The Australian Federal Police is set to stand up a single system to manage the tracking of persons of interest and officers in order to pave the way for 4G and 5G devices.
The national policing agency revealed plans for the universal tracking platform in a request for tender this week to consolidate its multiple existing systems.
The platform will be used to manage and monitor the tracking of officers (blue force tracking), as well as persons or objects of interest (red force tracking).
Under the Surveillance Devices Act, an officer may “use a tracking device without a warrant in the investigation of a relevant offence”.
Targets or objects of interest can tracked using covert devices, while the AFP can track offers using a phone app, according to tender documents.
The AFP currently uses both commercial-off-the-shelf and bespoke systems system for tracking, but these are reaching end-of-life as they only support 3G devices.
Existing standalone systems are also unable to connect to the AFP’s common visualisation interface, reducing their utility for sharing tacking information with investigators.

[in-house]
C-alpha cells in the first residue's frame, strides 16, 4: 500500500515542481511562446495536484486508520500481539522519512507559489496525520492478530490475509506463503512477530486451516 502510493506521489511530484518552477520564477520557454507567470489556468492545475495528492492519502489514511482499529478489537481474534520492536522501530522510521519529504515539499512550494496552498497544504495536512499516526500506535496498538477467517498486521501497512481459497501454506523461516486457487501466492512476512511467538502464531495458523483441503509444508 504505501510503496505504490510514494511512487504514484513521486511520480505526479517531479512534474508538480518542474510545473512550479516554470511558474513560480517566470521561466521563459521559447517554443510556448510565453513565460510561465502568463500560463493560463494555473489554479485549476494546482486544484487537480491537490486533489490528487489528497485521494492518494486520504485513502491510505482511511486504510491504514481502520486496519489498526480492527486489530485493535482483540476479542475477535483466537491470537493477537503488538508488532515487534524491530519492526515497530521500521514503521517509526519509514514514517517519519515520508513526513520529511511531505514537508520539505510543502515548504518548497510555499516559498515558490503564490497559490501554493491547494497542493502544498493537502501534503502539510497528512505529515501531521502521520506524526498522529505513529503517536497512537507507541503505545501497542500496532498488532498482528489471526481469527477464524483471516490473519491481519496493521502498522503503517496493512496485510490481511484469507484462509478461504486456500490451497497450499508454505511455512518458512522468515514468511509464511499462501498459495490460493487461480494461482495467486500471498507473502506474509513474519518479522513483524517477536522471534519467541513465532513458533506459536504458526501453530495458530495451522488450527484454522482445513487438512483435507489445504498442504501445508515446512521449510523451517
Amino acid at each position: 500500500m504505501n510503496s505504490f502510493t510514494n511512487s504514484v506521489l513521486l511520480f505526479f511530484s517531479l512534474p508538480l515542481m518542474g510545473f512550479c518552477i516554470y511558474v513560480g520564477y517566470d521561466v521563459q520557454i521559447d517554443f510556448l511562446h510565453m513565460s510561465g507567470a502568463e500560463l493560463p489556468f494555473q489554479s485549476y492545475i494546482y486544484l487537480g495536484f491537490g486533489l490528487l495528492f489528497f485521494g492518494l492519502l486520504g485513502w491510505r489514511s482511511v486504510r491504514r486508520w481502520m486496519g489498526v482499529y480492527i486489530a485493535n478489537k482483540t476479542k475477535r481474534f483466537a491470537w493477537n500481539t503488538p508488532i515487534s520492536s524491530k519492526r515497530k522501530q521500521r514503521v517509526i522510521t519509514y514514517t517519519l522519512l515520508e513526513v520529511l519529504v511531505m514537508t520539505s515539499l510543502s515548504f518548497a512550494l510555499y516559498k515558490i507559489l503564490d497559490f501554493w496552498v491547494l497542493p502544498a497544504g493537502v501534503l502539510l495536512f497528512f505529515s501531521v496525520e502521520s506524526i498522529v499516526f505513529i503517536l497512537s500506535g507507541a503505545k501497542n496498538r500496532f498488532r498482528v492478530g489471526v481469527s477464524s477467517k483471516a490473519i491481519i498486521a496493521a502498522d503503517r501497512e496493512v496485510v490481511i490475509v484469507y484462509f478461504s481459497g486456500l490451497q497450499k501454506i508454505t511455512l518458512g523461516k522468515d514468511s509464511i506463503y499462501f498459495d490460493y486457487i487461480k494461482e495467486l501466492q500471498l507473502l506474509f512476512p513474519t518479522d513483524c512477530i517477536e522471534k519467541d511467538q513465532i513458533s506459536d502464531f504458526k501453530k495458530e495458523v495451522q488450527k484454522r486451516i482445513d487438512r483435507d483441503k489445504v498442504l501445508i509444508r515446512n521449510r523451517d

The AFP said the new platform will consolidate command and control functionality, allowing it to track multiple devices, and “support the replacement of 3G devices with LTE and 5G”.
Devices could include “dedicated tracking devices, tracking components of other devices i.e. Internet of Things devices: audio, cameras, smartphone blue force apps”, it said.
The platform is also expected to allow uses to visualise tracking data from devices and other sources of location data on a map in real-time.
It will also need to be capable of integrating with its future next generation law enforcement monitoring facility (LEMF), which the AFP also went looking for earlier this year.
A “common ingestion pipeline” will ensure tracking data from devices can be viewed on a consolidated platform regardless of device type.